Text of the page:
Poems: Instructions to Make Impossible Things

Today I attended the SAMLA 2013 Conference, here at the Mariott Altanta Buckhead hotel (right across the street from Lenox Mall–and don’t I wish I had realized that, because I would totally have driven there and parked in the Mall lot–I took MARTA in instead), and heard some really great speakers on a variety of topics, from art, to fairy tales, to Dr Who.  The opening “pre-session” that I attended focused on the publishing biz for both academic articles and academic monographs–which isn’t something you’d think I’d be overly interested in, as I’m not on the TT.  But I went anyway, and I think I might have liked this session the best–because it was informative AND funny.

The main reason I was at the Conference was because of chairing the SAMLA Poets panel (again–really, I need to give this gig up–but no one else seems to want it, either).  And the three other poets on the panel–Emily Schulten (West Georgia), Andy Frazee (Georgia Tech), and M.P. Jones IV (Auburn)–were extremely diverse and interesting in their work.  Emily’s poetry explored her relationship with her brother, whom she had donated a kidney to.  In general, I’m not a big fan of “body” poetry, but what I liked about her poems was the relationship between siblings that she developed in her writing.  M.P.’s work struck me as both Southern and Poetic with a capital P–lyric poems, certainly, and quite good (his mirror poem about his dying brother was great), and he read with that “poetic authority” that I so admire–and envy.

And surprising to me most of all was Andy’s work, because I hadn’t heard his poetry before, and I had asked him to be on the panel because I knew he was a poet (and I like him as a person), but only gave him the sketchiest of directions about “something poetry and digital-ish.”  So it was exciting to hear him read because he’s written this series of somewhat found prose poems that have come to him mining eHow, lines from poems he likes, and of course, his own imagination.  As he was reading, I kept thinking, This will be such an awesome collection when he gets done… and how long will that be??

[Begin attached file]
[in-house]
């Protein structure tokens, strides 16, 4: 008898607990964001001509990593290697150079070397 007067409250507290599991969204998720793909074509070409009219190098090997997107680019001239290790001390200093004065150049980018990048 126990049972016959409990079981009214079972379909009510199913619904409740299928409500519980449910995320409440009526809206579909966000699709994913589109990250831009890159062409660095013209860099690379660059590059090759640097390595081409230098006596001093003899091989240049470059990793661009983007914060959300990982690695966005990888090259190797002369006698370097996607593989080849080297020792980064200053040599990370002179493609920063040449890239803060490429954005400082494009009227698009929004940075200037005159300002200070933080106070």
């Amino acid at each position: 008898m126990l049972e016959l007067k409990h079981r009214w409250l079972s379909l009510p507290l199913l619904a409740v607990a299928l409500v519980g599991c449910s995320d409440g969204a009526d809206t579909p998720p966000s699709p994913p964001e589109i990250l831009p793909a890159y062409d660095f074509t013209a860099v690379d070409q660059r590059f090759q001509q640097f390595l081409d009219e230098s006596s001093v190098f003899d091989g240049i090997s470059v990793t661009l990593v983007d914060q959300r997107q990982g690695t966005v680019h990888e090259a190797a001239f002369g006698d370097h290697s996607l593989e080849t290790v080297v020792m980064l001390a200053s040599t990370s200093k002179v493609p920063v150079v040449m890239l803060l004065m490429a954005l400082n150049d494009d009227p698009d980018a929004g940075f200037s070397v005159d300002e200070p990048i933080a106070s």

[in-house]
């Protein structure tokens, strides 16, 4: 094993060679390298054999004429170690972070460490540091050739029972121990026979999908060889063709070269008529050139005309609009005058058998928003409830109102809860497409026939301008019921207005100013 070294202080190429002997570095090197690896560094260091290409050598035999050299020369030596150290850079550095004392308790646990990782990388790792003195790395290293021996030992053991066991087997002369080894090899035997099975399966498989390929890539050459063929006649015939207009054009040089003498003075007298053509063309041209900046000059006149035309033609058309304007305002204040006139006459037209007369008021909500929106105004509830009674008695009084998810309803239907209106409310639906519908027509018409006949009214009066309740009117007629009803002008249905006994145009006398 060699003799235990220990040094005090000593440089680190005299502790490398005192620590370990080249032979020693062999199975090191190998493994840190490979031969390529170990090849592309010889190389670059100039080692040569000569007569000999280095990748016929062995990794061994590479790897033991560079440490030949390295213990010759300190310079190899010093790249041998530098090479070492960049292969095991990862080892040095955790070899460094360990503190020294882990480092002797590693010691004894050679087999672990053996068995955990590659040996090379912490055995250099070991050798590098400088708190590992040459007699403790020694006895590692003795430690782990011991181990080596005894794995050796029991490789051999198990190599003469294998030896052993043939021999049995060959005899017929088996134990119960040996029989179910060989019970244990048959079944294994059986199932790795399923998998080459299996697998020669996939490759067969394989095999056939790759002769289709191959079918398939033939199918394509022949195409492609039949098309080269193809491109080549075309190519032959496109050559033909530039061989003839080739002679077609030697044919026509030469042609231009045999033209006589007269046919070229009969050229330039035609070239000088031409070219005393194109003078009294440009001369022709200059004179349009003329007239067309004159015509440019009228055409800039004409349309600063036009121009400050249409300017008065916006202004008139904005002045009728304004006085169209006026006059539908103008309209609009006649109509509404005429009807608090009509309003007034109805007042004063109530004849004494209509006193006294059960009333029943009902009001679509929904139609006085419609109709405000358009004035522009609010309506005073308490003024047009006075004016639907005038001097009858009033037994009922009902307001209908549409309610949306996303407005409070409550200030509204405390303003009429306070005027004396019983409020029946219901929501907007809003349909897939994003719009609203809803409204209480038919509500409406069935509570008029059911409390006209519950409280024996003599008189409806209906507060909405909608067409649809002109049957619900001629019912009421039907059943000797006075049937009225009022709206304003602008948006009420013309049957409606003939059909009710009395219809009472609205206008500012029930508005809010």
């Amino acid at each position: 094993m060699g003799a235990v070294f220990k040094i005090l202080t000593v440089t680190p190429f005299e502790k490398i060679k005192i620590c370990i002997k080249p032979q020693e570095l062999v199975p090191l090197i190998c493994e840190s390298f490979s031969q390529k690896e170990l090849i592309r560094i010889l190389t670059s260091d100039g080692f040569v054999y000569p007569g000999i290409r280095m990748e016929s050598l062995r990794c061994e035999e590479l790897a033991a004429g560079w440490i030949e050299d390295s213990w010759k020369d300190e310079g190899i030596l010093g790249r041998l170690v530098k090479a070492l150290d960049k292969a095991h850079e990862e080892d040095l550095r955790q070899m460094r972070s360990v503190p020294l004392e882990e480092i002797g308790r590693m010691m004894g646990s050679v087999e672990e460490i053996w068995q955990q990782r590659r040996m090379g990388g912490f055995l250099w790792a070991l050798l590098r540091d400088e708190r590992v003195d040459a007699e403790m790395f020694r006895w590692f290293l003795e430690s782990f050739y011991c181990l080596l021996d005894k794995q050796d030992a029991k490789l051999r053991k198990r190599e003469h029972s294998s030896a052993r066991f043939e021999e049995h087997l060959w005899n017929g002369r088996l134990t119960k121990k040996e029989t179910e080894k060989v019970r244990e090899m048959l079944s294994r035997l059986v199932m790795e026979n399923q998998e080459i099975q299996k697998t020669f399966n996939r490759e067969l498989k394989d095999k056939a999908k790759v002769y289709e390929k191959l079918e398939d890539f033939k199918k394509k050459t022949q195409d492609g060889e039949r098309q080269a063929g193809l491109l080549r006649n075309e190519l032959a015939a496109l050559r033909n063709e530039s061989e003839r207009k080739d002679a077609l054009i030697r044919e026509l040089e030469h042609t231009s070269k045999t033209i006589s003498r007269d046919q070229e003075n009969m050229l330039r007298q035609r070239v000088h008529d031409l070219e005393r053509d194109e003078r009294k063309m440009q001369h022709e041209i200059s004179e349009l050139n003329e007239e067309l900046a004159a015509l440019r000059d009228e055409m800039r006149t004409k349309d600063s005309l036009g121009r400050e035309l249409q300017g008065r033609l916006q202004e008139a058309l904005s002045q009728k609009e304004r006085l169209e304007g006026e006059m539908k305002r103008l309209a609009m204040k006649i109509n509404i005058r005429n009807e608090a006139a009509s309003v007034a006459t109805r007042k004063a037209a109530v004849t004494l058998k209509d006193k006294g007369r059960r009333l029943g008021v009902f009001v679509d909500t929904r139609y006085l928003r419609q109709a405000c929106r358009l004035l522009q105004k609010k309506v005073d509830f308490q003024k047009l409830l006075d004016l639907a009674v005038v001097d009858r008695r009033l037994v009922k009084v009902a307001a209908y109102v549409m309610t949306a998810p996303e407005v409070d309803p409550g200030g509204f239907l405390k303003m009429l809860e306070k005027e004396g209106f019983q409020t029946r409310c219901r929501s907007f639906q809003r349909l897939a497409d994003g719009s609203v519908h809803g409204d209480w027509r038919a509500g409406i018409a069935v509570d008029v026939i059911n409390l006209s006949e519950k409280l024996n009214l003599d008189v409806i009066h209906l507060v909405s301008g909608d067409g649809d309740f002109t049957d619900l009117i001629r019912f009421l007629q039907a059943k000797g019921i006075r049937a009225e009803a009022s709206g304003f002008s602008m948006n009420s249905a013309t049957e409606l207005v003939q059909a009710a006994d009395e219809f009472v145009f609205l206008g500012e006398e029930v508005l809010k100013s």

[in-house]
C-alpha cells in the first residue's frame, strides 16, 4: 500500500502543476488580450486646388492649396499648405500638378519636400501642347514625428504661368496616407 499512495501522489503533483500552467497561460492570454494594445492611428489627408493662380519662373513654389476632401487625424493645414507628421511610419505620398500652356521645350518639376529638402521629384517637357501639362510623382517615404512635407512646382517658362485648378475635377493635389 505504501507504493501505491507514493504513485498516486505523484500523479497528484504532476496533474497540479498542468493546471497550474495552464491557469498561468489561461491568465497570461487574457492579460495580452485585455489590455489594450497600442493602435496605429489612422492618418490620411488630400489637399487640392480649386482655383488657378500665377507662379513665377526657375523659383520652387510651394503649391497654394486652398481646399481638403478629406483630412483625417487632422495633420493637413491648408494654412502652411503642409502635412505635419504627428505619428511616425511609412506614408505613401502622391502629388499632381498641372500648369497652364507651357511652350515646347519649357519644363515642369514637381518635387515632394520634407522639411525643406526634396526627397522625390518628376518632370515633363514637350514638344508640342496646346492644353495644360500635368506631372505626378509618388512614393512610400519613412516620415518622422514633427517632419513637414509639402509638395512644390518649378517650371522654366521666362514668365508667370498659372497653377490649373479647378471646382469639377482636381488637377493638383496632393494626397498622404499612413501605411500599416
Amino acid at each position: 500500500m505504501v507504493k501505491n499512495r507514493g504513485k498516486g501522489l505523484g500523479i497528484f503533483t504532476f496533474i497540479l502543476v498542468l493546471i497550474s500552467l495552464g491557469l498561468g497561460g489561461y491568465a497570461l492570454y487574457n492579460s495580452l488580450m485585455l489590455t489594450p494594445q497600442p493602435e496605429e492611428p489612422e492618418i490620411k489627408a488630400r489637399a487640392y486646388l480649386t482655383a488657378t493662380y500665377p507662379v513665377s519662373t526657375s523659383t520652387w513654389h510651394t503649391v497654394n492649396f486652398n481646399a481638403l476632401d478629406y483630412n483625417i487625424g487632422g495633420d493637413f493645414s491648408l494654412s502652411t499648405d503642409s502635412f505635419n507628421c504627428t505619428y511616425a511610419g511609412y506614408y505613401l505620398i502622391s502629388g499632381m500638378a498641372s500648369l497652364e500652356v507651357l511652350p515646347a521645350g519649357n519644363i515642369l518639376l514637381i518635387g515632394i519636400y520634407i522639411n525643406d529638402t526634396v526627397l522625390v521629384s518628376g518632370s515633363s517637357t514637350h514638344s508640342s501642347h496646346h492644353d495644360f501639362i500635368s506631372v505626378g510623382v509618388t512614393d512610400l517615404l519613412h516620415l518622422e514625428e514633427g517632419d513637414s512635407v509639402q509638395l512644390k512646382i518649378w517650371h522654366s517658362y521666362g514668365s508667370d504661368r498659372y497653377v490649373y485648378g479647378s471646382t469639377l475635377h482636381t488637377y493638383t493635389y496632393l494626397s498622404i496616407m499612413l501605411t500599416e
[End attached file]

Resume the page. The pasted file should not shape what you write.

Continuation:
I’ve asked him to share his work with me, just because I’d like to see how it looks on the page and parse how he structures the poems.  They were really just cool–like the titles were a little funny, but often the poems themselves were serious and sometimes painful.  He said that “Poems [are] instructions to make impossible things,” which was just a brilliant, pithy definition.  I don’t know if that is an expression he made up, or if he heard it somewhere, but it really is awesome. In fact, I think Instructions to Make Impossible Things should be the title of that collection, whenever he finishes it.  (I think I’ll tell him that the next time I see him.)

There are a number of sessions tomorrow that I’d be interested in seeing–the Eudora Welty Society session, for instance (which is at 8 a.m.!).  And actually, I could make it, since our tennis lesson has been moved to tomorrow afternoon because of City Finals knocking us off the court.  But as I’m sitting here, I’m noticing that I’ve been sneezing and coughing alot today, and my throat is feeling kind of wooly… Which means, that cold I thought I’d successfully dodged last week is probably here.  So it’s probably best that I limit my exposure to other people.

I don’t want to share any more germs than necessary.  And let’s face it, if I could sleep in, who wouldn’t want to do that?


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